We discuss the existence of positive solutions to a class of fractional boundary value problem with changing sign nonlinearity and advanced arguments where is the standard Riemann-Liouville derivative, is continuous, , , and is the advanced argument. Our analysis relies on a nonlinear alternative of Leray-Schauder type. An example is given to illustrate our results.

1. Introduction

Fractional differential equations (FDEs) have been of great interest for the past three decades. It is caused both by the intensive development of the theory of fractional calculus itself and by the applications of such constructions in the modeling of many phenomena in various fields of science and engineering. Indeed, we can find numerous applications in viscoelasticity, electrochemistry, control, porous media, and so forth (see [1, 2]). Therefore, the theory of FDEs has been developed very quickly. There has been a significant development in fractional differential equations in recent years; see [130].

In [5], the author studied existence of positive solutions in case of the nonlinear fractional differential equation as follows: where is the standard Riemann-Liouville fractional derivative, is continuous, and . In [10], the author applied the Avery-Peterson fixed point theorem to obtain sufficient conditions of the existence of multiple solutions to the following problem: where is continuous and is a nonnegative continuous function defined on .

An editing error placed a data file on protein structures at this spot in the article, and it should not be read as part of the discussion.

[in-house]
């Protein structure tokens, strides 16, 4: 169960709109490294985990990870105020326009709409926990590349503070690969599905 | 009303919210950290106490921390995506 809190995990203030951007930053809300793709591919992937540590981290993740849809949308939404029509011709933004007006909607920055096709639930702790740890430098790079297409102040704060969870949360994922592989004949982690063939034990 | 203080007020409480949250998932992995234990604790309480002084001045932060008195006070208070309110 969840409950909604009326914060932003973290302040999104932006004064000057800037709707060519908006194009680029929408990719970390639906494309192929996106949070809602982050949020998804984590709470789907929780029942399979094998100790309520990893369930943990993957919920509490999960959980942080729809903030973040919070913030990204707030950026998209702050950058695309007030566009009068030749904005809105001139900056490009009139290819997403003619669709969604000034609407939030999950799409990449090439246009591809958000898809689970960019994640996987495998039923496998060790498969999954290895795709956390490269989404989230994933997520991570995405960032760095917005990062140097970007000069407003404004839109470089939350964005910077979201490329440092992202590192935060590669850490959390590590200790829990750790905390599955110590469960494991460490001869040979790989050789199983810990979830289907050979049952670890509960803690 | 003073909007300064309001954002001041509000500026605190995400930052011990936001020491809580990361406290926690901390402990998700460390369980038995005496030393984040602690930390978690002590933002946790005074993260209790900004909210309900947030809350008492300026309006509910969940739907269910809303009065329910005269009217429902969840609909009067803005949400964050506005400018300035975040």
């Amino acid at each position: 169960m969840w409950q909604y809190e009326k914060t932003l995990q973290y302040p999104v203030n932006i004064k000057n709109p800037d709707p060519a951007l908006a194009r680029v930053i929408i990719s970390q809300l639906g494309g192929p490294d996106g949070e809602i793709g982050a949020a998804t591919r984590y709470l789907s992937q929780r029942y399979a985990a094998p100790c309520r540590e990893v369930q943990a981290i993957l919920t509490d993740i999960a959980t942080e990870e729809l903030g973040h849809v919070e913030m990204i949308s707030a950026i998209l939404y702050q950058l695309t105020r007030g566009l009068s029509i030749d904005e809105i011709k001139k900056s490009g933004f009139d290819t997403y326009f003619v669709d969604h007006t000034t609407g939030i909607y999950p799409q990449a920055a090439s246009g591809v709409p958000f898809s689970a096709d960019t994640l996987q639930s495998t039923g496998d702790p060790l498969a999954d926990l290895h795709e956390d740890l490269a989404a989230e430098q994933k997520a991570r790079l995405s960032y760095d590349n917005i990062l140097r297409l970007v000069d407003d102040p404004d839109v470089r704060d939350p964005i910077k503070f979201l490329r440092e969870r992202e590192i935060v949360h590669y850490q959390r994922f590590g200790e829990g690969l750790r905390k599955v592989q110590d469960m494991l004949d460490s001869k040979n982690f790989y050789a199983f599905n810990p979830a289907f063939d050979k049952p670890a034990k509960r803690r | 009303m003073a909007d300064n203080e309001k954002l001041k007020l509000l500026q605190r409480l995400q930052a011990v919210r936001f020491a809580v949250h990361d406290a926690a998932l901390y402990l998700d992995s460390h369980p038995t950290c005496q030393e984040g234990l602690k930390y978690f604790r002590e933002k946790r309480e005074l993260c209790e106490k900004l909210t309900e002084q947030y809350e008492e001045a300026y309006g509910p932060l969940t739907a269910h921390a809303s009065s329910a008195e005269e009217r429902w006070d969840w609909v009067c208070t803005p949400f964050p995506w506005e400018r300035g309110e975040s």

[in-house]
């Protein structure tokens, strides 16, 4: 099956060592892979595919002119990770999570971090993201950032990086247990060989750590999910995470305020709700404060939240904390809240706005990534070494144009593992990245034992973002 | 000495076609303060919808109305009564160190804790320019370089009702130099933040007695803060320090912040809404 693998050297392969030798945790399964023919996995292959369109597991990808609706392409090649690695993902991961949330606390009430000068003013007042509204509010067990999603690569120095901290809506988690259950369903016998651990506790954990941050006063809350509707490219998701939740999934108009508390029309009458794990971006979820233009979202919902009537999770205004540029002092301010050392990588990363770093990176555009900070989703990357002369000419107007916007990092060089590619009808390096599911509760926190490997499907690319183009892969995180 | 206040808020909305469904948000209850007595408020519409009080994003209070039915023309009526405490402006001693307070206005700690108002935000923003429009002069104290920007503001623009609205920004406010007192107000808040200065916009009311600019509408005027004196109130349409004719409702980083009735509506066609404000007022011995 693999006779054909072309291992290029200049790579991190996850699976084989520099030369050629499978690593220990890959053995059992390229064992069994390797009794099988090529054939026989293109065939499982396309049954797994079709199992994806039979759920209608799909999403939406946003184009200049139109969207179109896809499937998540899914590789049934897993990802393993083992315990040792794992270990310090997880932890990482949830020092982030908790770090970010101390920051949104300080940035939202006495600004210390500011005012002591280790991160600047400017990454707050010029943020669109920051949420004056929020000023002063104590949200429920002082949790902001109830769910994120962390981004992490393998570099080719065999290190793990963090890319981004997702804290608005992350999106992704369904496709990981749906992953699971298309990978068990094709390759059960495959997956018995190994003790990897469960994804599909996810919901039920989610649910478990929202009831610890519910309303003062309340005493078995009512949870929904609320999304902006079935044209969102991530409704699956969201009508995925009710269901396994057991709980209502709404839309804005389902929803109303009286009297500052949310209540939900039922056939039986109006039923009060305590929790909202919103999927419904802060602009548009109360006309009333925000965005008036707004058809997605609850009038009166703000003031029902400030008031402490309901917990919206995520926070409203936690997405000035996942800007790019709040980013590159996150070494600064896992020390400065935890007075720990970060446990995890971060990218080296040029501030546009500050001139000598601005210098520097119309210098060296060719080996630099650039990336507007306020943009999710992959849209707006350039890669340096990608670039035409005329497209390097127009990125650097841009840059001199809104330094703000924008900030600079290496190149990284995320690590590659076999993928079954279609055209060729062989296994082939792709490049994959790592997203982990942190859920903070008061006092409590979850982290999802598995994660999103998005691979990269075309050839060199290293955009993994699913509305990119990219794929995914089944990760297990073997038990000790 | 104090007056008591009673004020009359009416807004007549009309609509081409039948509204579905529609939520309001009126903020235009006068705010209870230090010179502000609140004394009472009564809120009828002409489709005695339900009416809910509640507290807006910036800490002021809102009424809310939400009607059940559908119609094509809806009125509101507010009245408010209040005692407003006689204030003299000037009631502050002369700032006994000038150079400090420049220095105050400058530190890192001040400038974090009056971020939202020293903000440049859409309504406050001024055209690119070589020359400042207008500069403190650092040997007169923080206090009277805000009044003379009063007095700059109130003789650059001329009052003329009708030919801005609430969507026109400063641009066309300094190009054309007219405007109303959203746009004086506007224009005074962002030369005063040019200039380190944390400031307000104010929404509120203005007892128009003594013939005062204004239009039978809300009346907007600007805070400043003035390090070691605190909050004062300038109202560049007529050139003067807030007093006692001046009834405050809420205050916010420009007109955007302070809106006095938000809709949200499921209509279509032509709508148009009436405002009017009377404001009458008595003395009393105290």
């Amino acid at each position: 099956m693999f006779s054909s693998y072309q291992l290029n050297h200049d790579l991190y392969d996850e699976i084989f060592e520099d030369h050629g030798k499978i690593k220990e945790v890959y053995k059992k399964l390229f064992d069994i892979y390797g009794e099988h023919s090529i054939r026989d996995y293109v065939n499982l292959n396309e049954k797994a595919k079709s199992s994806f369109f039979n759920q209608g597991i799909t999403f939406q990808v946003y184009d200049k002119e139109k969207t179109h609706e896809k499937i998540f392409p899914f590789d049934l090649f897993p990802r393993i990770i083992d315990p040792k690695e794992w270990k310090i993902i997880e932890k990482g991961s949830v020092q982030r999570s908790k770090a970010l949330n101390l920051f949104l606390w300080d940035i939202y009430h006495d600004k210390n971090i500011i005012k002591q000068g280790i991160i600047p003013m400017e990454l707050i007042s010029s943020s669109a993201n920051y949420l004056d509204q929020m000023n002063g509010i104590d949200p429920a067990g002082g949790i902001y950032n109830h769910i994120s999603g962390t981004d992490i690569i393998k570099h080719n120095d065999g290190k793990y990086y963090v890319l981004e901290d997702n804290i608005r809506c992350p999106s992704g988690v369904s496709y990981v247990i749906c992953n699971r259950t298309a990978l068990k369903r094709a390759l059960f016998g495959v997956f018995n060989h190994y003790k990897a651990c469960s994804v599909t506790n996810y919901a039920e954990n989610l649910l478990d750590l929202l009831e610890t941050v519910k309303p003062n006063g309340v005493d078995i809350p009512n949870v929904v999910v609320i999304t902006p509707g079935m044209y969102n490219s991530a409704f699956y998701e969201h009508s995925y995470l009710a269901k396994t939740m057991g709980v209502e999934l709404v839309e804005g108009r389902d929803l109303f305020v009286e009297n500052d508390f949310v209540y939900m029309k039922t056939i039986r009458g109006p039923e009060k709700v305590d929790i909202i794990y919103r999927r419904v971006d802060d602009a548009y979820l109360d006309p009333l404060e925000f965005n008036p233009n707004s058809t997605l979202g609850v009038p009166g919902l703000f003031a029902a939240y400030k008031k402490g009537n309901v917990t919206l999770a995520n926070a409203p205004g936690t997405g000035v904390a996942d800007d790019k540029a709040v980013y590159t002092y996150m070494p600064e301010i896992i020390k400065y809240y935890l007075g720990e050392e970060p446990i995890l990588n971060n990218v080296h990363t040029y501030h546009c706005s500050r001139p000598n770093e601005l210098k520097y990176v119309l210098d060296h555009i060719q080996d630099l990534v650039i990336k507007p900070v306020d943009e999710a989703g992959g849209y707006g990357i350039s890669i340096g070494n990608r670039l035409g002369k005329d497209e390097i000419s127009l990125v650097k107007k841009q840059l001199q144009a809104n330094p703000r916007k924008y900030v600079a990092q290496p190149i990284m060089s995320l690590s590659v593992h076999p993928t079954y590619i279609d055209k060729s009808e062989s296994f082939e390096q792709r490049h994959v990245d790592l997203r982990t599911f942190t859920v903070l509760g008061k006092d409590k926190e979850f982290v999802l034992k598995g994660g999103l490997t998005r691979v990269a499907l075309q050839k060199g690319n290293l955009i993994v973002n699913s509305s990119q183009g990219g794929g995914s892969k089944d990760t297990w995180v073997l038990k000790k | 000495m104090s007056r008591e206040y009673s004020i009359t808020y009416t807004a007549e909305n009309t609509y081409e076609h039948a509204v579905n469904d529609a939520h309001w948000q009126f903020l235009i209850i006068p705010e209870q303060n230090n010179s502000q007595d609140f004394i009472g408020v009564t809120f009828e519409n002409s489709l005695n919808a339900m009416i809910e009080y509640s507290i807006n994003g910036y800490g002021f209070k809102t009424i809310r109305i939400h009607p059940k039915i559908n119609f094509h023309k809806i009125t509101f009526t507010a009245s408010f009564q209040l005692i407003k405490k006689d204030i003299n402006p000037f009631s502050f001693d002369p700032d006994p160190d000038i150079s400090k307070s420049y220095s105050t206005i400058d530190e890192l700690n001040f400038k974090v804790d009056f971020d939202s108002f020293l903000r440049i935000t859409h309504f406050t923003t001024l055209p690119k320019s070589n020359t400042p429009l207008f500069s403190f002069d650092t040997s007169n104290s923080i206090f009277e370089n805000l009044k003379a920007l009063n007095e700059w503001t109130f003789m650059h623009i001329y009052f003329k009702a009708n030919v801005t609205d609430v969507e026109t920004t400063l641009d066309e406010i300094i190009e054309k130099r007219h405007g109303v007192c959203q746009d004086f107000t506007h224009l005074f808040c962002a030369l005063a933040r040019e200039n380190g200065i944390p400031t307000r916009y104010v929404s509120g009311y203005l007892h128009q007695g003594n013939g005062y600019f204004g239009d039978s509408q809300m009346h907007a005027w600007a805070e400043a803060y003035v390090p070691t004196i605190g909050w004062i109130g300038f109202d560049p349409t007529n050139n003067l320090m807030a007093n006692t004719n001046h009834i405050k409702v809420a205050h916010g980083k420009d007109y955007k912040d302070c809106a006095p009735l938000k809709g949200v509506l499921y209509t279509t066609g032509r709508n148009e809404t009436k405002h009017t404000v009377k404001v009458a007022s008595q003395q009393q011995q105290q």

Motivated by [5, 10], in this paper, we consider the existence of positive solution of the following boundary value problem for nonlinear fractional differential equation with changing sign nonlinearity and advanced arguments: where denotes a linear functional on given by involving a Stieltjes integral with a suitable function of bounded variation. It is important to indicate that we did not assume that is positive to all positive . The measure can be a signed measure.

Put ; let us introduce the following assumptions:(H1) is continuous, and ;(H2) , and on ;(H3) may change sign; is not identically zero on any subinterval on ;(H4) , where .

2. Basic Definitions and Preliminaries

In this section, we present some preliminaries and lemmas that are useful to the proof of our main results. For convenience, we also present the necessary definitions from fractional calculus theory here. These definitions can be found in the recent literature.

Definition 1. The fractional integral of order of a function is given by provided that the right-hand side is pointwise defined on .

Definition 2. The fractional derivative of order of a continuous function is given by where and denotes the integral part of number , provided that the right-hand side is pointwise defined on .

Lemma 3. Let ; then where being the smallest integer greater than or equal to .

Consider the following boundary value problem:

Lemma 4. Assume that and ; then problem (7) has the unique solution given by the following formula: where

Theorem 5. Let be a Banach space with closed and convex. Assume that is a relatively open subset of with and is a continuous, compact map. Then either(i) has a fixed point in or(ii)there exist and with .

3. Existence of Positive Solutions

Let us denote by the Banach space of all continuous real functions on endowed with the sup norm and let be the cone: